Physical Activity and Quality of life.

UNCG Author/Contributor (non-UNCG co-authors, if there are any, appear on document)
Melanie Adams (Creator)
Diane L. Gill, Professor (Creator)
Elizabeth H. Lange (Creator)
Enid A. Rodriguez Nogueras (Creator)
Rennae A. Williams (Creator)
The University of North Carolina at Greensboro (UNCG )
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Abstract: Physical activity (PA) professionals and participants recognize enhanced quality of life (QoL) as a benefit of and motivator for PA. However, QoL measures are often problematic and rarely consider the participants’ perspective. This paper focuses on recent findings from a larger project on the role of QoL in PA and health promotion. More specifically, we focus on the views of participants and potential participants to better understand the relationship of PA and QoL. In earlier stages of the project we began with a conceptual model of QoL and developed a survey. We now focus on participants’ views and ask two questions: 1) what is QoL? and 2) how does PA relate to QoL? We first asked those questions of a large sample of university students and community participants as open-ended survey items, and then asked focus groups of community participants. Overall, participants’ responses reflected the multidimensional, integrative QoL model, but the responses and patterns provided information that may not be picked up with typical survey measures. Findings suggest that PA contributes to multiple aspects of QoL, that social and emotional benefits are primary motivators and outcomes for participants, and that the meaning of QoL and PA benefits is subjective and contextualized, varying across individuals and settings. Programs that directly target and highlight the multiple dimensions and integrative QoL, while considering the individual participants and contexts, may enhance both PA motivation and participants’ health and QoL.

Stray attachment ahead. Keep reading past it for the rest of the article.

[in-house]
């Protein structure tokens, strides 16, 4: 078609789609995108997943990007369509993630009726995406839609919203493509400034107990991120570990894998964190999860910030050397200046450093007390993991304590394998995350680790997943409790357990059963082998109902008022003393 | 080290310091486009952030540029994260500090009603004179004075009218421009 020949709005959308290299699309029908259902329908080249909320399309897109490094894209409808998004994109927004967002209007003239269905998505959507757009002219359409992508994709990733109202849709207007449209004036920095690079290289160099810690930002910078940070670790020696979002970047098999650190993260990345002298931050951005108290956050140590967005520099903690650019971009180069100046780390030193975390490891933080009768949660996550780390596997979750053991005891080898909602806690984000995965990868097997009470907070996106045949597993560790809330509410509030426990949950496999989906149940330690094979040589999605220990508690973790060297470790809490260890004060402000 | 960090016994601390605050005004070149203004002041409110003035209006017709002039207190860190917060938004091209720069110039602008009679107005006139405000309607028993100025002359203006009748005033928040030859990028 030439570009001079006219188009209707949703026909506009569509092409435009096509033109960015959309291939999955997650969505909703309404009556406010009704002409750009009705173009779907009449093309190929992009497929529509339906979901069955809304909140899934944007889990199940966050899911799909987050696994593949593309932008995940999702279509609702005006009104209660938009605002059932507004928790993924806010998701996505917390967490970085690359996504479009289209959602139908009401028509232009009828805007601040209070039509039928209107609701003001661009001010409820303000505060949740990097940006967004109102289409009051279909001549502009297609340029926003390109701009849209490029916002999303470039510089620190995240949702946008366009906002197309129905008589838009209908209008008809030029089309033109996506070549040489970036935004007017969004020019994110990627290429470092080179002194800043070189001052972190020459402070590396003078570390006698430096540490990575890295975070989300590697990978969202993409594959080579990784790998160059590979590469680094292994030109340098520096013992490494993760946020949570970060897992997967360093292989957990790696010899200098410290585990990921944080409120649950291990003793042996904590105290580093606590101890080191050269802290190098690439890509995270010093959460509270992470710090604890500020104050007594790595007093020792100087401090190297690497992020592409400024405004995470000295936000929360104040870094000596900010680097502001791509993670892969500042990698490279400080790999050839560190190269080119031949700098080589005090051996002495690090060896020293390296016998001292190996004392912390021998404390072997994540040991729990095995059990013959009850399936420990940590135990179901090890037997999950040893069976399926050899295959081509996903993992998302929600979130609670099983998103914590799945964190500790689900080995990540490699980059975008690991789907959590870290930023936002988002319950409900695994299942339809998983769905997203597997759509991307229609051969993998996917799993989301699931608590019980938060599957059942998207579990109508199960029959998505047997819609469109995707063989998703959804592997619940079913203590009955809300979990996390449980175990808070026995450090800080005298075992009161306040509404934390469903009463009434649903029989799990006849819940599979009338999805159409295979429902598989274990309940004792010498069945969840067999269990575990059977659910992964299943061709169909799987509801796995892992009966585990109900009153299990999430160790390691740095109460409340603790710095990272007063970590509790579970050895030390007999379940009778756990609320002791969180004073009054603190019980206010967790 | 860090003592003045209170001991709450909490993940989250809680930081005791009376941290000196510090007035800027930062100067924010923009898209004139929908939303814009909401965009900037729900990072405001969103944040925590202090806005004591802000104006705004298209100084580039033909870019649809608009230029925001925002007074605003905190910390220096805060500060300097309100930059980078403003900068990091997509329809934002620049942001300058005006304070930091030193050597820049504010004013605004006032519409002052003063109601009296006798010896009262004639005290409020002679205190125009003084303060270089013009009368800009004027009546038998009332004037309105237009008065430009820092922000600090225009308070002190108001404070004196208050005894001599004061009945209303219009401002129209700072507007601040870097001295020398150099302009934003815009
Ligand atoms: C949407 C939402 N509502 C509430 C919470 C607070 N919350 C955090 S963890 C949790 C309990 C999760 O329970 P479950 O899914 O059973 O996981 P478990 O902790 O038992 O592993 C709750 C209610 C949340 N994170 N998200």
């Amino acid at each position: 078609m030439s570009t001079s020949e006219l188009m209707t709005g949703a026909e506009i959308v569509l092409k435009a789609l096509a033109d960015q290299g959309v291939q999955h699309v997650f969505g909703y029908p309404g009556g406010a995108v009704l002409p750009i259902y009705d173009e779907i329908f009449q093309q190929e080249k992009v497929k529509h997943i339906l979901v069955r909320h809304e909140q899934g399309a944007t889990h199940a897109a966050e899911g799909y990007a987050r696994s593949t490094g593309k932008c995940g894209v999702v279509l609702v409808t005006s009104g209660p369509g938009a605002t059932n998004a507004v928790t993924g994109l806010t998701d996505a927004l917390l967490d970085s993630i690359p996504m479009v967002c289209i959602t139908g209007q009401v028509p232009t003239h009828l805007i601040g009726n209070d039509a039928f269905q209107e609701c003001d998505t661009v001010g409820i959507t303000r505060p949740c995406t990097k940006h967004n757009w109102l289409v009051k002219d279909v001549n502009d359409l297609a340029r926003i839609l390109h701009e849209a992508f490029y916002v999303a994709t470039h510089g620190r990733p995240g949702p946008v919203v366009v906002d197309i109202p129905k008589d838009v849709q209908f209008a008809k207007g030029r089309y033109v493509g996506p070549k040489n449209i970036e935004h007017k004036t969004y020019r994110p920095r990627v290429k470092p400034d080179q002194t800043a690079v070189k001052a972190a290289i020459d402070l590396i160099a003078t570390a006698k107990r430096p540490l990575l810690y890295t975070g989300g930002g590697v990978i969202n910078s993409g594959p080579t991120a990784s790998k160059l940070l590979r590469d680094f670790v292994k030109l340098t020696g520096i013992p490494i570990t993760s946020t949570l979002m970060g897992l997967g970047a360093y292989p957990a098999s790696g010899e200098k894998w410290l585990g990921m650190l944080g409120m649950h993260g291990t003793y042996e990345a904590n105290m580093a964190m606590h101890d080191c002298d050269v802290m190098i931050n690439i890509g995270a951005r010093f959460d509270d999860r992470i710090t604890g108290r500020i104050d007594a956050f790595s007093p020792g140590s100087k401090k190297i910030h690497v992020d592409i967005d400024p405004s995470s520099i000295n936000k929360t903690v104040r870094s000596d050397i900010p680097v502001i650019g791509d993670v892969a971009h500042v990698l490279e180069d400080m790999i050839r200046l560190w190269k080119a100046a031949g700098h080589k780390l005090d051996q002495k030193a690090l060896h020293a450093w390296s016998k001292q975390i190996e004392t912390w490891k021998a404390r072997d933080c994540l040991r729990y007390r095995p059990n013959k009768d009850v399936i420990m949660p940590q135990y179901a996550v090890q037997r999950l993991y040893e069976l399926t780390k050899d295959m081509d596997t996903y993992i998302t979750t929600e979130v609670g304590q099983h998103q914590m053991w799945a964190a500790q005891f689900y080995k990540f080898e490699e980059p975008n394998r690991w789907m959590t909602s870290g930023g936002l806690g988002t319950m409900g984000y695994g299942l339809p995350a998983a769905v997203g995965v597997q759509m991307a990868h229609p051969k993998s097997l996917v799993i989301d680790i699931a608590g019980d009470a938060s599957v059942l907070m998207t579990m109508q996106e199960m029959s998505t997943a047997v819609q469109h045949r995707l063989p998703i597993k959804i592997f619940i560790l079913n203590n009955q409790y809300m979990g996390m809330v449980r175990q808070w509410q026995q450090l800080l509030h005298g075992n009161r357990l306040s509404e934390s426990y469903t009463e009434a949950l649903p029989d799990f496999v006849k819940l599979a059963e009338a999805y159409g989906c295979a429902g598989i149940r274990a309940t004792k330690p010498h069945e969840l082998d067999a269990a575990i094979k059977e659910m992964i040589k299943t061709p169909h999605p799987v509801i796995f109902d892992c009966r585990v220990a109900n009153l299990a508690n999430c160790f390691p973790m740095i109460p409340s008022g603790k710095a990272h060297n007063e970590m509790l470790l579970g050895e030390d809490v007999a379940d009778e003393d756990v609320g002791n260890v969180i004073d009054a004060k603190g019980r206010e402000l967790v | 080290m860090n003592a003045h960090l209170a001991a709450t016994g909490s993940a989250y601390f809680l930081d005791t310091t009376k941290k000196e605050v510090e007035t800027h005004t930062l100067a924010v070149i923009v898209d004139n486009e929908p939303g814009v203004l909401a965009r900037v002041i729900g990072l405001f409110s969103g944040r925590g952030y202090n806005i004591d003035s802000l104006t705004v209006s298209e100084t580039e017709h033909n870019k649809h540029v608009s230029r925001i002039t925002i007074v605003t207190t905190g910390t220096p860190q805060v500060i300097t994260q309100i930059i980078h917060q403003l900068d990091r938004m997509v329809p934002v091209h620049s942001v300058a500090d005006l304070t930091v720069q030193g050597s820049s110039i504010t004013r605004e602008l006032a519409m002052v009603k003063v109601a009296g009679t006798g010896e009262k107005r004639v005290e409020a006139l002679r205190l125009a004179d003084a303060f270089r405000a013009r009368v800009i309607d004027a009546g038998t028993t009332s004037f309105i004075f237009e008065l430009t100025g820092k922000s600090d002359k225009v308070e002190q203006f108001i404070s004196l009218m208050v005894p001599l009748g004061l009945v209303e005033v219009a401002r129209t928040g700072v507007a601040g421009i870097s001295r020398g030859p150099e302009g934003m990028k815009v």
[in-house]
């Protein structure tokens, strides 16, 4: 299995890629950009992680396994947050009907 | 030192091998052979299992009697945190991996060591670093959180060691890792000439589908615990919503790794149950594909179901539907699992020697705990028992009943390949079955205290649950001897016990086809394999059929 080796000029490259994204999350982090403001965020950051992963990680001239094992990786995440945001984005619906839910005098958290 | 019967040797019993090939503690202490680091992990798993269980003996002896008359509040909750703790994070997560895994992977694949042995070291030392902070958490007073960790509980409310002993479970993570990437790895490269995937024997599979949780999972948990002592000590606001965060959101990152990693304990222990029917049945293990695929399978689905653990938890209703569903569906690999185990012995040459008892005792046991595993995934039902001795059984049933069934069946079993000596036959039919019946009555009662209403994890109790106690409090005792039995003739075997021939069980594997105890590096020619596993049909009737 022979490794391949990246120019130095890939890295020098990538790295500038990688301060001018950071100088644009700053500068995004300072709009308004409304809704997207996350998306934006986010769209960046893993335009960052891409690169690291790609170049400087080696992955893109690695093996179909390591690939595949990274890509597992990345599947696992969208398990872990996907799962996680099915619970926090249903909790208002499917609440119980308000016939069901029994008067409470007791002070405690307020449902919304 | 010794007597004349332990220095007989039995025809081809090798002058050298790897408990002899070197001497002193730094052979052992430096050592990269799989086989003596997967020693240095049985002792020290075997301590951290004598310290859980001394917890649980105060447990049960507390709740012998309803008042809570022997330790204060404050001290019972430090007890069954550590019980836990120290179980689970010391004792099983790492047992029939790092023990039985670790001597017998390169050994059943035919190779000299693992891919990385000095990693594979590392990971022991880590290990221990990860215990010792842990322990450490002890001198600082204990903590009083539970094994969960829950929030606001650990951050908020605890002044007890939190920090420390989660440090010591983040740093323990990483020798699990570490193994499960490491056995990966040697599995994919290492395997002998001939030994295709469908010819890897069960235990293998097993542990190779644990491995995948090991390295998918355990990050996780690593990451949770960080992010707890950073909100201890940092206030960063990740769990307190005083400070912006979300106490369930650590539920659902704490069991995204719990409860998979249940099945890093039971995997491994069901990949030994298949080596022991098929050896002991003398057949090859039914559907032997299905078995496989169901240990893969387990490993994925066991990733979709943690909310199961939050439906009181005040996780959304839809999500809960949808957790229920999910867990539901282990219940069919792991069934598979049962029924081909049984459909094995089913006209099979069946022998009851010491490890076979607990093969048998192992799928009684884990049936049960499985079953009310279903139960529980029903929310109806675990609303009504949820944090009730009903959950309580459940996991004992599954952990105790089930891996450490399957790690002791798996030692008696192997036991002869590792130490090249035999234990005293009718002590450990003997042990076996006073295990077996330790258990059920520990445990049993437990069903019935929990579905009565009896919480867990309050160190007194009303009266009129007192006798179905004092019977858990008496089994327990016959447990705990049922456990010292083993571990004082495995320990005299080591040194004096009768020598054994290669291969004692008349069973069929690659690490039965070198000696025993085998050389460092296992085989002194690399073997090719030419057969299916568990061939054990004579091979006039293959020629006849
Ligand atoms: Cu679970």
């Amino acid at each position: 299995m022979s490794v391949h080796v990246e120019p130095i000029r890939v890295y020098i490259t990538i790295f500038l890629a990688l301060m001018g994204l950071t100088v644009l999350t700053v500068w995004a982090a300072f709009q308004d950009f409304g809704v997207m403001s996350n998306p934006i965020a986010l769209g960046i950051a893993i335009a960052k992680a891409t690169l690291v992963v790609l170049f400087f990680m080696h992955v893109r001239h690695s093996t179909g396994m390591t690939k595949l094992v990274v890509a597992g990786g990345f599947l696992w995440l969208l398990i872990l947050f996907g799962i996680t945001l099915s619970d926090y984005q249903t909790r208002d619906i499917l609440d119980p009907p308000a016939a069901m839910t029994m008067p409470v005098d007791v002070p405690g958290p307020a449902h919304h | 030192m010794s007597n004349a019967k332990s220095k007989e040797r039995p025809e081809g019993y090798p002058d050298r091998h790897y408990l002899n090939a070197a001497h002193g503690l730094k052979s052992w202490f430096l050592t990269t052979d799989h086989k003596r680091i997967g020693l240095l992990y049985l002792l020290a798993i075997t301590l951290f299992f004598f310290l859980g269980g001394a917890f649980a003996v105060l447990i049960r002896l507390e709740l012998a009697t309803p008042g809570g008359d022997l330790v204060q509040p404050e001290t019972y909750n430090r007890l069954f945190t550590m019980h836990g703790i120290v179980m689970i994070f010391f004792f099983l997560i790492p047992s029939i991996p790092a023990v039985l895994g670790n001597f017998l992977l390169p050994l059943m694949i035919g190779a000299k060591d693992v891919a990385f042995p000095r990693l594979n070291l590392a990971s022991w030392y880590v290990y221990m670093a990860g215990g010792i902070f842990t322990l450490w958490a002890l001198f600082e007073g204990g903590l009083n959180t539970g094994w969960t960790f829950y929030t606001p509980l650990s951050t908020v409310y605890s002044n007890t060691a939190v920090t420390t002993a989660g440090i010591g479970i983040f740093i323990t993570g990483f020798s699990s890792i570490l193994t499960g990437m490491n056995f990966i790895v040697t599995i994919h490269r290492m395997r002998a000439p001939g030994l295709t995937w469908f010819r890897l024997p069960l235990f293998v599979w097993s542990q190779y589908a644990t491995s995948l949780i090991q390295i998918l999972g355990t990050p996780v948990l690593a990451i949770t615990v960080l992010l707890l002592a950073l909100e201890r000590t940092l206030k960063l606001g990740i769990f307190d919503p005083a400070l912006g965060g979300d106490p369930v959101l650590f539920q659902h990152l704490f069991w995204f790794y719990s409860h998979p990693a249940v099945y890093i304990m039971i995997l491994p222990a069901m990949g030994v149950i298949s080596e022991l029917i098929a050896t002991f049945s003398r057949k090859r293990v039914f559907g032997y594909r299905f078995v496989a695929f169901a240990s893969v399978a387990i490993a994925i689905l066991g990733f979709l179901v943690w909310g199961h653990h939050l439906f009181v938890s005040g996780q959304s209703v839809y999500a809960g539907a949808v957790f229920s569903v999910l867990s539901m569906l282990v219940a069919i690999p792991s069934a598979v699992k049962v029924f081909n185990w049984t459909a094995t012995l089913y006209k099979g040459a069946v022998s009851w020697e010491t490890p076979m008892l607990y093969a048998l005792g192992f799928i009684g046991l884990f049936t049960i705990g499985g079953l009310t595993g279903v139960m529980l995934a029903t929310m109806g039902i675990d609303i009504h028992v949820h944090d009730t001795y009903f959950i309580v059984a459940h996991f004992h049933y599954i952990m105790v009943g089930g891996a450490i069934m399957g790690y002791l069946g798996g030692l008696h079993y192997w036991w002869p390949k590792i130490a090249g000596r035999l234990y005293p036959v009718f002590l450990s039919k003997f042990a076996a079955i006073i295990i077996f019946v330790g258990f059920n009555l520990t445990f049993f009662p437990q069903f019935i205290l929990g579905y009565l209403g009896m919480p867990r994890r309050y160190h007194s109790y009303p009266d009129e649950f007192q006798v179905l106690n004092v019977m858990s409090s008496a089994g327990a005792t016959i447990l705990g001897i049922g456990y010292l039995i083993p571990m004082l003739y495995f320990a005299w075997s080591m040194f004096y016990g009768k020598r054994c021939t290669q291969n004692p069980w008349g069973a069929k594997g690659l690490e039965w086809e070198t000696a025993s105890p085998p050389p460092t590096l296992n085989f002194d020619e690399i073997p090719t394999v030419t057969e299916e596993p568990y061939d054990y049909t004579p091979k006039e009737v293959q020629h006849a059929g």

Additional Information

Language: English
Date: 2013
motor activity, quality of life, preventative medicine, public health, physical activity, quality of life assessment, health promotion

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